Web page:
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Am J Physiol Heart Circ Physiol. 2007 Feb;292(2):H1170-80. Epub 2006 Sep 22.

Smooth muscle cell-specific transcription is regulated by nuclear localization of the myocardin-related transcription factors.

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Department of Pathology and Laboratory Medicine and the Carolina Cardiovascular Biology Center, University of North Carolina, Chapel Hill, North Carolina 27599, USA.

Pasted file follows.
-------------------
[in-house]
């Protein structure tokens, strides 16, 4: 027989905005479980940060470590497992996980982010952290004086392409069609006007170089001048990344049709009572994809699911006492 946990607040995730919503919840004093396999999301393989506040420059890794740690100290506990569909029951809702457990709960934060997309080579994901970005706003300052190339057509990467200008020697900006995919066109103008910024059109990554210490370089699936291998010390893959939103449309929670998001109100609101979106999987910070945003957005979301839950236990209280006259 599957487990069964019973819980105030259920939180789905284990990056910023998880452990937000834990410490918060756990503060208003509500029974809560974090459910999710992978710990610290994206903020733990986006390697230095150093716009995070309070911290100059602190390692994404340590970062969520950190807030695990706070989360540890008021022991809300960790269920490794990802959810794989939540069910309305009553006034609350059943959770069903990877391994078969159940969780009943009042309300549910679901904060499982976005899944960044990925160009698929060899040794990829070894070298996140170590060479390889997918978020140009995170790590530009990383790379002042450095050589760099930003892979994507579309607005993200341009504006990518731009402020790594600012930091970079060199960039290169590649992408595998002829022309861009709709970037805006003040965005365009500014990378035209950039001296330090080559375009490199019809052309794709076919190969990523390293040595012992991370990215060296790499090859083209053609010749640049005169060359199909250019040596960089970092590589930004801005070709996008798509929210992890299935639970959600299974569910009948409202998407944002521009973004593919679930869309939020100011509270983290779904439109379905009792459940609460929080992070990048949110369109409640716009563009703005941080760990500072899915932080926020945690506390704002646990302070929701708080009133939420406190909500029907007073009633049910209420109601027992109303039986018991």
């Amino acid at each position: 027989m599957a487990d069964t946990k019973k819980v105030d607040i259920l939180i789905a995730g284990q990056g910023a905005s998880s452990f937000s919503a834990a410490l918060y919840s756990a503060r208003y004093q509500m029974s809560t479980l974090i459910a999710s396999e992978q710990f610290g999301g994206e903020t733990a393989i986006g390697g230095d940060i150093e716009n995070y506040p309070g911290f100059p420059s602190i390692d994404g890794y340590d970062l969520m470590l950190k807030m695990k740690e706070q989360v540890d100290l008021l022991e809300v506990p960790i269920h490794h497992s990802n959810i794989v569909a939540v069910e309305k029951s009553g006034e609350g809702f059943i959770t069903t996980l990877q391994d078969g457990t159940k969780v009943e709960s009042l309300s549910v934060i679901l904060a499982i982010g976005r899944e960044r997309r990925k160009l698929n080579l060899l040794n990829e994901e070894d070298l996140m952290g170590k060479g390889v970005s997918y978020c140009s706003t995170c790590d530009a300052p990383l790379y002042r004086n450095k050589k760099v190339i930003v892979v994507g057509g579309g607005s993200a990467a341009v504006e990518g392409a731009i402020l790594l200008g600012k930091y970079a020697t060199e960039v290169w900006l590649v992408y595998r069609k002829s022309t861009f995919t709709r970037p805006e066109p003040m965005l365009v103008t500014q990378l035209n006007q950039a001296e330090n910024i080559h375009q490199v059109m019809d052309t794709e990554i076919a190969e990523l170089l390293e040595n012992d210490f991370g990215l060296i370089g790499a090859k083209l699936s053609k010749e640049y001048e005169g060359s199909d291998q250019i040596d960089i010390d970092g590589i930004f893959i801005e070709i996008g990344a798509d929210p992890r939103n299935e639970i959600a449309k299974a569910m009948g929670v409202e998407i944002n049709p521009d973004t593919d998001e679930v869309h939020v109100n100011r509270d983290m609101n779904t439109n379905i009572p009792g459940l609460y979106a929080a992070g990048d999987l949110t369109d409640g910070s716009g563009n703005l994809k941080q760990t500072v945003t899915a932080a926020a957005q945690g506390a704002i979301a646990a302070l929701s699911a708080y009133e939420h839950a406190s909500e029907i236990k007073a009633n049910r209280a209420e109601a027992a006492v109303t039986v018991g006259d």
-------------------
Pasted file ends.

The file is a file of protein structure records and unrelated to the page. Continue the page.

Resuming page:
On the basis of our previous studies on RhoA signaling in smooth muscle cells (SMC), we hypothesized that RhoA-mediated nuclear translocalization of the myocardin-related transcription factors (MRTFs) was important for regulating SMC phenotype. MRTF-A protein and MRTF-B message were detected in aortic SMC and in many adult mouse organs that contain a large SMC component. Both MRTFs upregulated SMC-specific promoter activity as well as endogenous SM22alpha expression in multipotential 10T1/2 cells, although to a lesser extent than myocardin. We used enhanced green fluorescent protein (EGFP) fusion proteins to demonstrate that the myocardin factors have dramatically different localization patterns and that the stimulation of SMC-specific transcription by certain RhoA-dependent agonists was likely mediated by increased nuclear translocation of the MRTFs. Importantly, a dominant-negative form of MRTF-A (DeltaB1/B2) that traps endogenous MRTFs in the cytoplasm inhibited the SM alpha-actin, SM22alpha, and SM myosin heavy chain promoters in SMC and attenuated the effects of sphingosine 1-phosphate and transforming growth factor (TGF)-beta on SMC-specific transcription. Our data confirmed the importance of the NH(2)-terminal RPEL domains for regulating MRTF localization, but our analysis of MRTF-A/myocardin chimeras and myocardin RPEL2 mutations indicated that the myocardin B1/B2 region can override this signal. Gel shift assays demonstrated that myocardin factor activity correlated well with ternary complex formation at the SM alpha-actin CArGs and that MRTF-serum response factor interactions were partially dependent on CArG sequence. Taken together, our results indicate that the MRTFs regulate SMC-specific gene expression in at least some SMC subtypes and that regulation of MRTF nuclear localization may be important for the effects of selected agonists on SMC phenotype.

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